There is a bit of storm raging in the Internet world. It’s one of those where all the experts jockey for position to get their opinions received by those who will ultimately pay them to do things. As a result, much of the analysis and “examination” of the latest search moves by Google is self-serving.
This change is a bit different in that is has caused Twitter to respond to the change as if it has some say in how Google does business. This is one of those times where the commercial Internet collides directly with the ideal of the Internet. Open sharing for all is the ideal while the business side is busy creating the best mousetrap to capture users so they can see ads. Not everyone’s ads, mind you, just their ads. There’s open then there are profits :-).
If you want to hear various levels of analysis, conjecture, whining, posturing and more, you can check out the various talking heads like MG Siegler, Liz Gannes, Danny Sullivan, Google, Matt Cutts and an endless parade of opinion creators and leaders. Bottom line is this, complain if you must but Google is doing what Google is doing. Do you really think they didn’t consider the potential anti-trust implications? Really?
Anyway, what is really taking place here is that as personalization of the web continues to “progress’ it is likely to be driving the openness of the Internet, as ideally intended, into the background because the ultimate result of personalization is giving people what they want vs. providing for them what they might actually need.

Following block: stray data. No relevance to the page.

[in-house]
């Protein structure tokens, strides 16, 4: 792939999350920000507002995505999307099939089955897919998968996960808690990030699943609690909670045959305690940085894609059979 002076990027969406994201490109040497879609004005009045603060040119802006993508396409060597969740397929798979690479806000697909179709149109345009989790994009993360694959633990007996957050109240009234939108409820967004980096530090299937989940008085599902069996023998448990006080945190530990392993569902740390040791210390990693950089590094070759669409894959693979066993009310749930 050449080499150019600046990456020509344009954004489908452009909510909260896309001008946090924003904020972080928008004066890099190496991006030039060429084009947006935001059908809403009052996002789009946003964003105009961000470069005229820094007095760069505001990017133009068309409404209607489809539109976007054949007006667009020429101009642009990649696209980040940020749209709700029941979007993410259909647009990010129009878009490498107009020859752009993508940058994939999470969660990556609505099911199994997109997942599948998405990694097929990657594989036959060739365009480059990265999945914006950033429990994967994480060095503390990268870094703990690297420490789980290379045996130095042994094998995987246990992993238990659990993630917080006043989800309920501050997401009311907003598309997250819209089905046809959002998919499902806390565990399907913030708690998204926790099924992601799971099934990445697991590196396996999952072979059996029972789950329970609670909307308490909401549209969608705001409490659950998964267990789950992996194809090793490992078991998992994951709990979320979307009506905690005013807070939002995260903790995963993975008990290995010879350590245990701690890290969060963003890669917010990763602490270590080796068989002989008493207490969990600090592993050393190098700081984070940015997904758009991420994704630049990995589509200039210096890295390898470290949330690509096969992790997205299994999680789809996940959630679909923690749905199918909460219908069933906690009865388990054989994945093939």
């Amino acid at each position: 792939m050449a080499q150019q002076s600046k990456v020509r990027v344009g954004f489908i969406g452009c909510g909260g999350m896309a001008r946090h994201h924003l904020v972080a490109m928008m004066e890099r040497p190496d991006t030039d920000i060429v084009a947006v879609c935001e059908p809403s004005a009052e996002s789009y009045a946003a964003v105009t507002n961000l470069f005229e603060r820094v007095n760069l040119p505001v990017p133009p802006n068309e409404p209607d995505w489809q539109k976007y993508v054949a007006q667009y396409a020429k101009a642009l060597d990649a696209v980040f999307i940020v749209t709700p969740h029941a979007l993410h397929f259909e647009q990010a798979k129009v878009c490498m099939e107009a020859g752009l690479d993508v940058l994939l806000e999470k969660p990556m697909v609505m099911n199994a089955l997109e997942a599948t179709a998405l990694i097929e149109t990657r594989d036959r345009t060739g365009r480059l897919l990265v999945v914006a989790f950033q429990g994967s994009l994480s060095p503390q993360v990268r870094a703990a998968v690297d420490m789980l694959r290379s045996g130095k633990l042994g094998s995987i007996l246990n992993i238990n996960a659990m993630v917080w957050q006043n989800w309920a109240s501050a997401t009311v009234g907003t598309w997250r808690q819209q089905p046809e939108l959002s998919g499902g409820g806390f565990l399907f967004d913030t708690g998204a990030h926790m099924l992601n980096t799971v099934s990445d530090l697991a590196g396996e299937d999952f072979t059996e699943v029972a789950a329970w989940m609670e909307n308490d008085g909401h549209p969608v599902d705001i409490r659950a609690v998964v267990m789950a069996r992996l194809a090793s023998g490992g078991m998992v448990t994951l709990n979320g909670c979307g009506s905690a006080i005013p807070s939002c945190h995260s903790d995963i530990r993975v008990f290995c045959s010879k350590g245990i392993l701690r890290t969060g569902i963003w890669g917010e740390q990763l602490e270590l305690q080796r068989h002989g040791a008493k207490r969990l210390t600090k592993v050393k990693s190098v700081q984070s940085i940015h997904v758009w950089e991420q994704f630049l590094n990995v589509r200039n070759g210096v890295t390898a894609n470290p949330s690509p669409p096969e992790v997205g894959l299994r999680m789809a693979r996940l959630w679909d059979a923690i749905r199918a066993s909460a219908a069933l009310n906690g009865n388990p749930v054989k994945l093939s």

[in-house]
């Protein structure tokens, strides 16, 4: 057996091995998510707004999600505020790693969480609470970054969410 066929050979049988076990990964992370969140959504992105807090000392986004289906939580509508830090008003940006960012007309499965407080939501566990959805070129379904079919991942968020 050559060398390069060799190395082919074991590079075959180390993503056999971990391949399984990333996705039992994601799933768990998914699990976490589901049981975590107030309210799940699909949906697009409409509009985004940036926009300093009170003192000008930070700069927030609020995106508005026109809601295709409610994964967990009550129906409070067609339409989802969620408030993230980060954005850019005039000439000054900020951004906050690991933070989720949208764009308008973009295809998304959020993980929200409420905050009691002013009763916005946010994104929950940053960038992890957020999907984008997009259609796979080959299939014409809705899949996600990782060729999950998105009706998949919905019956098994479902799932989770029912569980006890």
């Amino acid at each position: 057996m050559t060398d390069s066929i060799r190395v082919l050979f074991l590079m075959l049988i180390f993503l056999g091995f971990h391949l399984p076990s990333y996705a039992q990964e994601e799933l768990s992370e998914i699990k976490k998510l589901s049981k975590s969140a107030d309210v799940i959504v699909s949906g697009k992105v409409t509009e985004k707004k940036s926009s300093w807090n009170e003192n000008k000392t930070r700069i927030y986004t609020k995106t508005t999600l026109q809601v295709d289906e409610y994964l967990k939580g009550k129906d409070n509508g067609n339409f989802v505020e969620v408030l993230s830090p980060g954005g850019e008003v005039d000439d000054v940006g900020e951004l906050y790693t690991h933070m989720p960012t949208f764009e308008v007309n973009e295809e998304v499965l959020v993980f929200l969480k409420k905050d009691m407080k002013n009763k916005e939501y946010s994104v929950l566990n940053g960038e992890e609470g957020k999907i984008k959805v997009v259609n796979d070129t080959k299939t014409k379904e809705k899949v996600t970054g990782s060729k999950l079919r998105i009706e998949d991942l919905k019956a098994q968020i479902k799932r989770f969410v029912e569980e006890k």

Let me use this as an example. Steve Jobs did what he wanted with regard to the treatment of his pancreatic cancer. He did what HE wanted versus taking information from others that didn’t fit his thinking, and thus created a personalized solution to treat the cancer based on his level of medical training (which I think was none). In hindsight, his personalization may have very well kept a better solution away from him for a critical amount of time and may have contributed to his death. What we want is not always what we need.
This example is extreme I admit but it makes my point. This uproar has nothing to do with what company A is doing or not doing to Company B. It’s about what is happening to the web via personalization. In my opinion, personalization is making people dumber and less open because it is filtering out competing ideas. That is a very bad thing, folks. Getting what you want vs. what you actually need is an important distinction. If personalization only gives you information about who you are now, then will you miss opportunities to learn something that will make you better later?
I would encourage you to watch the following TED talk from Eli Pariser, the author of “The Filter Bubble”. He does a much better job of articulating this issue than I could and this was months before Google upped the ante with “Search Plus Your World”. Interestingly enough, this is a perfect example of something that, based on my personal preferences, I should have never seen if I left it up to Google, Facebook and other highly personalized Internet outlet. Politically Mr. Pariser is as far left and I am a right, in most cases I would be diametrically opposed to his views. But what he says here makes great sense and should be heeded.
So in the end this is not about whether Google is screwing Twitter or anything else. What is truly being debated, in most cases without the opinion leaders even realizing it, is the freedom that the Internet used to offer vs. the Internet that may seem more manageable to some but it is very limiting.
This is not good news. As for the business and marketing side of this? Well, we will do what we can to work the system to our advantage. That’s our job. Ultimately though we should consider what that system is providing and just how it means that many who may need your product or service may never get to find it because they aren’t aware that they need it, at least according to their Google and Facebook algorithmic selves.